Arizona Democratic Gov. Katie Hobbs, who narrowly defeated Republican nominee Kari Lake last fall, made it clear in her first State of the State address that public education will be her primary focus during her tenure.
Now, rubber meets the road as Hobbs vetoed the state legislature’s budget over disagreements on education funding.
Although the veto was expected, as the GOP has a narrow majority in both chambers, Hobbs tried to make a case against universal school vouchers. In a statement issued by Hobbs’ office, “Arizonans deserve a budget that takes the real issues they are facing seriously. This do-nothing budget kicks the can down the road and it’s an insult to Arizonans who need their leaders to address affordable housing, invest in public education, and put money back into their pockets.”
The state’s universal school voucher program, called the Empowerment Scholarship Account (ESA), was signed into law by former Gov. Doug Ducey, which would allow families to use around $6,500 per student from the public school system to fund a private school education. The Arizona Department of Education said that 47,000 Arizona students are using the vouchers so far.
Hobbs, in an interview with Fox News host Shannon Bream, struggled to articulate her case against universal school vouchers. When asked why she was against private schools when she went to private schools as a child, Hobbs said that her family made the decision to send her to a private Catholic school and it was not her decision. “I grew up in a working class family,” she said, “I begged them to send me to public school and we sacrificed a lot.” Hobbs added, “What I want is for every student in the state of Arizona …to have access to high-quality, public education.” When pressed by Bream about failing public schools and options for students at those schools, Hobbs responded, “The schools are failing because we’re failing to invest in them.”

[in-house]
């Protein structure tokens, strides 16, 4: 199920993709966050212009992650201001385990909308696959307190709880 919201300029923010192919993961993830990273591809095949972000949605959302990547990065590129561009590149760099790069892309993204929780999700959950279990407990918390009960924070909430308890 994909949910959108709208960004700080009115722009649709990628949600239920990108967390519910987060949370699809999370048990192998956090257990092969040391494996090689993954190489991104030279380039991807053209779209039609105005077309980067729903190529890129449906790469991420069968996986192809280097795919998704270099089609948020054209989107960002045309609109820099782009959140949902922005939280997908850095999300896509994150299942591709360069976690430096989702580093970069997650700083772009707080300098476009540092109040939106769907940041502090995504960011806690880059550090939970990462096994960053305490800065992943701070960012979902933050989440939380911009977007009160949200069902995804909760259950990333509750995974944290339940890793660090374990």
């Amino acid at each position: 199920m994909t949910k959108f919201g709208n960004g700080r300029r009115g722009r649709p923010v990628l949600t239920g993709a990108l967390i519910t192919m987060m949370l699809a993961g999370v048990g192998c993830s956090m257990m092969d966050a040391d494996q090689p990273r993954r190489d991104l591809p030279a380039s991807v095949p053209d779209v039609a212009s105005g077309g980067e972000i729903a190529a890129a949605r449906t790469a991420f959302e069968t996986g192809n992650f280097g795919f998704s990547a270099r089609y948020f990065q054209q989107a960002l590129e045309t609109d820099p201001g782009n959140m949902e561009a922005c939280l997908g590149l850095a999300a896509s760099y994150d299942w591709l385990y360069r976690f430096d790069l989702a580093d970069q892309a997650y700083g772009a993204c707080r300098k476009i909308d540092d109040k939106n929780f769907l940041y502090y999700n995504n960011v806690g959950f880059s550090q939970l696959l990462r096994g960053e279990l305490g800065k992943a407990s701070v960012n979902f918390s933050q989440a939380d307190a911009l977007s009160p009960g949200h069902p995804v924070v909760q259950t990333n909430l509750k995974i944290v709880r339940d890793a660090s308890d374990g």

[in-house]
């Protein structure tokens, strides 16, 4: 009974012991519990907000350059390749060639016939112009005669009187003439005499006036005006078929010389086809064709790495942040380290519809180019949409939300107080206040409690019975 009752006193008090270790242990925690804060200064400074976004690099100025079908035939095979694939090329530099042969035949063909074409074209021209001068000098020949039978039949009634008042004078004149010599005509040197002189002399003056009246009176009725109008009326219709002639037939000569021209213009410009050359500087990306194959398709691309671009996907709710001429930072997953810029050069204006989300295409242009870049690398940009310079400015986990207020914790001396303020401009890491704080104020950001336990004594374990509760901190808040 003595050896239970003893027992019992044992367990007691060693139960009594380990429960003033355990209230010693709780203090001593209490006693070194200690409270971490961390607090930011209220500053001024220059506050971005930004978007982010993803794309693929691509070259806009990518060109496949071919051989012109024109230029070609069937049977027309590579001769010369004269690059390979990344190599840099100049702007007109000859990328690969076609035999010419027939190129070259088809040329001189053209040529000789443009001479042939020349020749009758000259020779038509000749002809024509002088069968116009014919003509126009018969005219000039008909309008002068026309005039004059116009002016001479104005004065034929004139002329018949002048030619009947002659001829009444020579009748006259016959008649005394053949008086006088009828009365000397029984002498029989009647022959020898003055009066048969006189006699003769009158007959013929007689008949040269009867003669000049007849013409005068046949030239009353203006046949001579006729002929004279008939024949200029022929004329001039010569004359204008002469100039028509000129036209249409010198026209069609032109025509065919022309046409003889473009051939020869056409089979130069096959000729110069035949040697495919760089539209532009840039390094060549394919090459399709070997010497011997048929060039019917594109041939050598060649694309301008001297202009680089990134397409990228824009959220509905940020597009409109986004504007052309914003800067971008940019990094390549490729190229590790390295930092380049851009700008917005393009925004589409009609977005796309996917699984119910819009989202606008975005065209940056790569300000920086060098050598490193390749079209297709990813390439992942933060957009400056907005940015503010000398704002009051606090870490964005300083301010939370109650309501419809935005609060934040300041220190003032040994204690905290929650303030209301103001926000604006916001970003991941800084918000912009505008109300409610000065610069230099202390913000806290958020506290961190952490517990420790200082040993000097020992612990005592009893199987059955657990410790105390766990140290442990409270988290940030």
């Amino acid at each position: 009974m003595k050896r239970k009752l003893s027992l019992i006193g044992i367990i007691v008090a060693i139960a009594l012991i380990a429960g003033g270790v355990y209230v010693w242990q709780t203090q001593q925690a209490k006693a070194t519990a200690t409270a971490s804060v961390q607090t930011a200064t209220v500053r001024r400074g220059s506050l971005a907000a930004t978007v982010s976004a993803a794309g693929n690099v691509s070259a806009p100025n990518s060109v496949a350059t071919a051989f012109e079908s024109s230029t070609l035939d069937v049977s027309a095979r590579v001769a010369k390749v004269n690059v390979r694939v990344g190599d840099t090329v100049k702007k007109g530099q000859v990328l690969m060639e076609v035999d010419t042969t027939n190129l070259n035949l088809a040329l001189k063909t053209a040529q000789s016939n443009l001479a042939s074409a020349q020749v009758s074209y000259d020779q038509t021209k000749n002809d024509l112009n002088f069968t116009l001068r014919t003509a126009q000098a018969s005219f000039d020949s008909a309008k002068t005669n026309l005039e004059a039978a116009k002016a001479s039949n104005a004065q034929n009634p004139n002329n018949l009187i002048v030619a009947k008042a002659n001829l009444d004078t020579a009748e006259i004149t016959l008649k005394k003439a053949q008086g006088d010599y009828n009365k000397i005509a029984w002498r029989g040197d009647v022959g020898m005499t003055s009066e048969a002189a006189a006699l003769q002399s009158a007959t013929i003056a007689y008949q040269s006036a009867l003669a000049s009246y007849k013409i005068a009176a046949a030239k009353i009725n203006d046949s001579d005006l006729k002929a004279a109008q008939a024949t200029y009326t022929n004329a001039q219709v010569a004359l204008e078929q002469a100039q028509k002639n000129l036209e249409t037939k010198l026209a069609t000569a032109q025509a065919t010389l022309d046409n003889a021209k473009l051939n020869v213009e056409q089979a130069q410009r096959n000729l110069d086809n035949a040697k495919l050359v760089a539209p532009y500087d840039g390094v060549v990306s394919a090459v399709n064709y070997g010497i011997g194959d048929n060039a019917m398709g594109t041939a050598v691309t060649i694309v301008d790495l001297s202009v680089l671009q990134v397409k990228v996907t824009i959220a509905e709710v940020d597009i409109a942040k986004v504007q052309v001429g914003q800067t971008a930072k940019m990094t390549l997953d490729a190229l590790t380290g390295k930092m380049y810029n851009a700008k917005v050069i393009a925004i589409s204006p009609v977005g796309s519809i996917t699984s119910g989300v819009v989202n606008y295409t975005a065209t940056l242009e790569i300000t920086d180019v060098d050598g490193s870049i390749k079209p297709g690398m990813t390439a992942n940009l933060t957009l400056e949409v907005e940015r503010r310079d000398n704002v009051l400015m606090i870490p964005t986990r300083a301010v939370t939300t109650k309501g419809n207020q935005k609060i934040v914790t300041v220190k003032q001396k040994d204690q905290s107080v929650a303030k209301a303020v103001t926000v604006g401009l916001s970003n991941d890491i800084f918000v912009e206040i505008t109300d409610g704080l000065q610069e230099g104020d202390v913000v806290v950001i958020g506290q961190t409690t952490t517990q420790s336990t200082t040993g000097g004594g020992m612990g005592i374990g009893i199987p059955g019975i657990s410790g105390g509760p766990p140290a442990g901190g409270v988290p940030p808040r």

The first-term governor claimed that the wealthy and rich families are using the school vouchers because other not-as-wealthy families can’t afford private school tuition with the school vouchers provided by the state.
If anything, Bream’s interview exposed Hobbs’ hypocrisy on private schools. Hobbs blamed her parents for making financial sacrifices to put her in a private Catholic school, but her anti-school voucher stance will not allow other parents to have the option to do the same for their children.